Another off-blog writer has suggested that there is a "positive balance" we can strike with gaming. I sincerely would like to explore what that balance might be and how it might vary from person to person?

What would the "balance" have been for Erik Ayala? And how would he have come to discover it?

8:24 AM  
Blogger wheels said...

I certainly agree that balance and moderation are necessary, and to that I would add that obsession and addiction broadly, not violent video games specifically, are real issue here. Obsession with one's weight and appearance or a job are just as destructive as obsession with video games. Balance is absolutely necessary in all these endeavors. But the endeavors themselves don't cause the obsessions and addictions. Drugs are another story, of course.

And while I agree that the violent video games may have influenced his behavior, it's almost certain that Erik Ayala was already predisposed to homicidal/suicidal thoughts before he chose to use the video games as an outlet. In other words, the video games may have colored the nature of his final act, but they were not likely the cause.

To paraphrase Adlai Stevenson, there is no evil in video games -- only in men's souls.

10:47 AM  
Blogger Rick Seifert said...

Hey Andy,

It's good to have you in on this discussion.

I agree with most of what you say. The one point I'd like to explore a bit more is this: "But the endeavors themselves don't cause the obsessions and addictions."

By building in a system of rewards the games are designed to "hook" you on playing. Very Pavlovian. There is more having to do with images and on-line experiences that evoke hormonal reactions and addictive changes in our body (and brain) chemistry.

Your thoughts?

11:11 AM  
Blogger wheels said...

True, games are designed to attract players, with an eye toward selling more of them. Individually, they are addictive, to a point. They are also made to bore the user after some time, again, with an eye toward selling more of them.

But again, video games are not alone as addictive activities, and they do not, in themselves, cause addiction (you're right, though, they don't help). Life, after all, contains its own system of rewards (I work for a month and then receive the means by which I eat and stay warm -- quite addictive). And I don't think the increasing tendency for video games to mimic life is a bad thing.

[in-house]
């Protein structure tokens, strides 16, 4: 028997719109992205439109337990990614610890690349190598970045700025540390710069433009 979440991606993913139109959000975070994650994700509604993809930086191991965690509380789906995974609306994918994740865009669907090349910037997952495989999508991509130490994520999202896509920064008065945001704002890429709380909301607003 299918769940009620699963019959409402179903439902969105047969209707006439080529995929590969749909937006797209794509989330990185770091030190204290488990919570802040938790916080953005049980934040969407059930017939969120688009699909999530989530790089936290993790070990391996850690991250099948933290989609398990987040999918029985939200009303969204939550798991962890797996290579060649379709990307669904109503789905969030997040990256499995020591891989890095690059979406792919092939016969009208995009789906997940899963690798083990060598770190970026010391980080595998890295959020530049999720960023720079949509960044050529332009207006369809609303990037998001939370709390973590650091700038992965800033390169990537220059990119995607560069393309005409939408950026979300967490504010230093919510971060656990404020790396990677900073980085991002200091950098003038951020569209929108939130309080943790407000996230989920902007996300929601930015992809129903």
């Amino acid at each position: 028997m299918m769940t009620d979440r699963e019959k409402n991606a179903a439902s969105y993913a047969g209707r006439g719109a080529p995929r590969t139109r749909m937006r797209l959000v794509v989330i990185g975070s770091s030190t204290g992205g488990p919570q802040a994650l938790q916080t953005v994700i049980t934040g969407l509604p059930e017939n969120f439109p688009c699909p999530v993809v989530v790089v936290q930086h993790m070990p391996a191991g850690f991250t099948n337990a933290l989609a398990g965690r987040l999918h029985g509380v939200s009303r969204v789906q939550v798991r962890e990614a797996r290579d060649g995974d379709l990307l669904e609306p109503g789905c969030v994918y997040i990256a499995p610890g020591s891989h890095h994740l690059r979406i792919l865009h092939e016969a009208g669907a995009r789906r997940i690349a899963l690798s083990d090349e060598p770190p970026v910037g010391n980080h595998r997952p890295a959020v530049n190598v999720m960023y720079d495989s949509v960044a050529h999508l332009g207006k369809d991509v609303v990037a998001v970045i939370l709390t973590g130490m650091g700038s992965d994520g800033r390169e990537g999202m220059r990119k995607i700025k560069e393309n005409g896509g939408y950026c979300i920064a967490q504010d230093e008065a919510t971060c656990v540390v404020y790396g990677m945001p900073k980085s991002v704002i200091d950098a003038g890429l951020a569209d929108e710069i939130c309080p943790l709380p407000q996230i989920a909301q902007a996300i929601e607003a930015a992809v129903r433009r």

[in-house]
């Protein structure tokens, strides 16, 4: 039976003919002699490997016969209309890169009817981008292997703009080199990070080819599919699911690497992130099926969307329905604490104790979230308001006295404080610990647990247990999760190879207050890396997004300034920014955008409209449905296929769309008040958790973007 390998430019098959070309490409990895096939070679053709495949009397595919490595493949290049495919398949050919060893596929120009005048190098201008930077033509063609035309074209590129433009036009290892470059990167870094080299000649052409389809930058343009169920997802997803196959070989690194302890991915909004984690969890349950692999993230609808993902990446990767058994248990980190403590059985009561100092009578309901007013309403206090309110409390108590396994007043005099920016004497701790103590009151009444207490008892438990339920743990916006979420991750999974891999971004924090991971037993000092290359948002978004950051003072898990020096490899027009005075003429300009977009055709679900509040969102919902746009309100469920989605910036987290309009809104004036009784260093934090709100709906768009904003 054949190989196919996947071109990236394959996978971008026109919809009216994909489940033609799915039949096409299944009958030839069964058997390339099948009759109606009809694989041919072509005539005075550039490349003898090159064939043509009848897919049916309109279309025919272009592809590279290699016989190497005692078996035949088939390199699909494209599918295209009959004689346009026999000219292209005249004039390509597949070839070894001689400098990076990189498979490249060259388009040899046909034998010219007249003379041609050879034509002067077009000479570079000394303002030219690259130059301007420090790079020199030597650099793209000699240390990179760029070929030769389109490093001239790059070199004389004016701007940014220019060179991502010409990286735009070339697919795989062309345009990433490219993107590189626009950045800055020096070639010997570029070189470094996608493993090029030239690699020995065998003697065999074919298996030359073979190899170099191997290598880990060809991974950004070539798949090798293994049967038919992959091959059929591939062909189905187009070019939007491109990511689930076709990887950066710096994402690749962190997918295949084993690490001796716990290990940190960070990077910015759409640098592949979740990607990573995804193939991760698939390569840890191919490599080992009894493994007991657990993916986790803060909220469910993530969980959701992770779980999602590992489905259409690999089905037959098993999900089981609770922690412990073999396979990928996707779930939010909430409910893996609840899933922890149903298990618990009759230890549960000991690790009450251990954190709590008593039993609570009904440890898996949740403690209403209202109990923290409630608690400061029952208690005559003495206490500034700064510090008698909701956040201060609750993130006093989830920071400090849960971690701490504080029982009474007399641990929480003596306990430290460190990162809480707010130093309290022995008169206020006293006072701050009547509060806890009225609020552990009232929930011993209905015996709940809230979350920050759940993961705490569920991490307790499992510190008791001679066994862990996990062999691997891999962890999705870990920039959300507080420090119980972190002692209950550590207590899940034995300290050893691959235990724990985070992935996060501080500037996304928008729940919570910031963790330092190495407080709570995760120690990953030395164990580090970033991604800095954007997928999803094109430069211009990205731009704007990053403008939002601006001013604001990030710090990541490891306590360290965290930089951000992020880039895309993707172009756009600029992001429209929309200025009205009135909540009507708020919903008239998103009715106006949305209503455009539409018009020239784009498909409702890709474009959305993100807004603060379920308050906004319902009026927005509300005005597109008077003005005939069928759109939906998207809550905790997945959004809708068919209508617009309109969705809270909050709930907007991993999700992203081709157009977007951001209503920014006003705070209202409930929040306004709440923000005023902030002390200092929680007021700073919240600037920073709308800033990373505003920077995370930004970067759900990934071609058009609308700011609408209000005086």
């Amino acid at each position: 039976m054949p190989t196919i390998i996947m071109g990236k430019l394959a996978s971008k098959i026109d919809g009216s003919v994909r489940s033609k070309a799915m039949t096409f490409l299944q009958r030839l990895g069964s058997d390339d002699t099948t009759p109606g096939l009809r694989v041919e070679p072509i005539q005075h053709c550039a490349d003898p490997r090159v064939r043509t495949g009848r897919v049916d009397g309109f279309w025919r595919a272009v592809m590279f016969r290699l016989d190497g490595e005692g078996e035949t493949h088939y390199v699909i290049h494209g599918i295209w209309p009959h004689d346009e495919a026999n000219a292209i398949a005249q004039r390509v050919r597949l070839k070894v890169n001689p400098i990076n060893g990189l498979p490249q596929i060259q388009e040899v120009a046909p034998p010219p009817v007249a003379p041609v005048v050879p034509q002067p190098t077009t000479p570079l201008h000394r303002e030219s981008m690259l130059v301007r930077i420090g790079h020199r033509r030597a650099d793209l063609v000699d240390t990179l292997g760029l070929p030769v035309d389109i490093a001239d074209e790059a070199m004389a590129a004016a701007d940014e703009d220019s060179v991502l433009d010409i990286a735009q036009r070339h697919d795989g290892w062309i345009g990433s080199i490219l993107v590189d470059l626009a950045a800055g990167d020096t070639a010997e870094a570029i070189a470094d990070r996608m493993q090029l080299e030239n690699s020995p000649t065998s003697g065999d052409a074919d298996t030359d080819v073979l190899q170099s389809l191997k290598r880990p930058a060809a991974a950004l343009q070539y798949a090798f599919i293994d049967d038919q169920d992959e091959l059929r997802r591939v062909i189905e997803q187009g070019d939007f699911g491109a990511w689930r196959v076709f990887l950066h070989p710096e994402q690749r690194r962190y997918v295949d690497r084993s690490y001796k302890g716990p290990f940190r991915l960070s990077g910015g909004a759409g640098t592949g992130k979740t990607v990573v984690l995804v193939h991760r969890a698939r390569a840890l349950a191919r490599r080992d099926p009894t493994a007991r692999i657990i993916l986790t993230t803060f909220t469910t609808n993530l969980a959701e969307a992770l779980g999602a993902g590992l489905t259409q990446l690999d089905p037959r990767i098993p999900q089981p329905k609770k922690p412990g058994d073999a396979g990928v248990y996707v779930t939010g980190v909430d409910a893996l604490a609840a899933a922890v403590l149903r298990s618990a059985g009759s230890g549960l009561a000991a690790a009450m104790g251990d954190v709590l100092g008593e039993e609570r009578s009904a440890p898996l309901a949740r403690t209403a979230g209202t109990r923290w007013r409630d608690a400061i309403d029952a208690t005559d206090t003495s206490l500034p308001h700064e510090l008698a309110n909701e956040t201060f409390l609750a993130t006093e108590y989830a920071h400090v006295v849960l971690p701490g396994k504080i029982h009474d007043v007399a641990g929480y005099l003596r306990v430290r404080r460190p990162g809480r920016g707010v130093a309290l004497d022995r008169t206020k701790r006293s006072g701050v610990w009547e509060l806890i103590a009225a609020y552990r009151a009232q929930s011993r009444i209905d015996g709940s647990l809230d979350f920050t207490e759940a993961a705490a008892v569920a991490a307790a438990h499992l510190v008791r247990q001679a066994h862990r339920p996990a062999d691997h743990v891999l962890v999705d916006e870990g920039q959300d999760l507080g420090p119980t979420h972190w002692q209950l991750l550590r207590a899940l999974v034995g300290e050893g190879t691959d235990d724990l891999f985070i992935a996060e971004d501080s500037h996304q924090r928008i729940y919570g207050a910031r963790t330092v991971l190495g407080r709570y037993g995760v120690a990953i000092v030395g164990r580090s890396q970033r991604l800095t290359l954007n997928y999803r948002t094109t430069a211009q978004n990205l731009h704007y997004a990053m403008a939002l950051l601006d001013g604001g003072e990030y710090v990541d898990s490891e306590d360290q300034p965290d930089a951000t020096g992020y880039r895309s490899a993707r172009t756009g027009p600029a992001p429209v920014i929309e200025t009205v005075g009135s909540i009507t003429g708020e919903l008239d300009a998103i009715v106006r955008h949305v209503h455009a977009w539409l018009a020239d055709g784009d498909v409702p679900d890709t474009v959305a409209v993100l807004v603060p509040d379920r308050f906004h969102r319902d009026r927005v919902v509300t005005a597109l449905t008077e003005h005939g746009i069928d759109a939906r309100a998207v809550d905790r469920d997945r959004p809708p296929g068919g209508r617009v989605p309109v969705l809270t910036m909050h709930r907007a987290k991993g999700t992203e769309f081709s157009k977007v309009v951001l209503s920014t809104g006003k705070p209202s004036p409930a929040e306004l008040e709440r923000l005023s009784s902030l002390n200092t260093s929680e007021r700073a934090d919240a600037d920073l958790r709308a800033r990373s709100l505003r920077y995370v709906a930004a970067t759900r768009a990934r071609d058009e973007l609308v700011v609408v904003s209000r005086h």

As video games have evolved to contain greater complexity, their 'hooks' have become less dependent on senseless violence, in favor of complex problem solving. Simpler, more violent games will still exist, but they'll never be as fun or fulfilling -- or addictive -- as those that mimic the complexity of real life.

You brought up online experiences. The tendency for more and more aspects of life to be lived online is a completely new trend, incomparable to any historical trend I'm aware of. It is likely an irrevocable part of our culture now, even as it evolves and grows, but our society should proceed with a measure of caution.

But online experiences, like blogging (which, you must admit, also has a built-in system of rewards that can pull a person away from his/her real life), general social networking like facebook, or the focused social networking built into Barack Obama's presidential campaign, have an enormous capacity to enrich our lives, even as they carry many risks.

So again, just like so many other aspects of human life, there are good and bad things about video games. Humans, however, choose what games to play, what activities to pursue, and what lessons to learn from them. Balance is the key (and it's the reason I don't own a video game console).

2:31 PM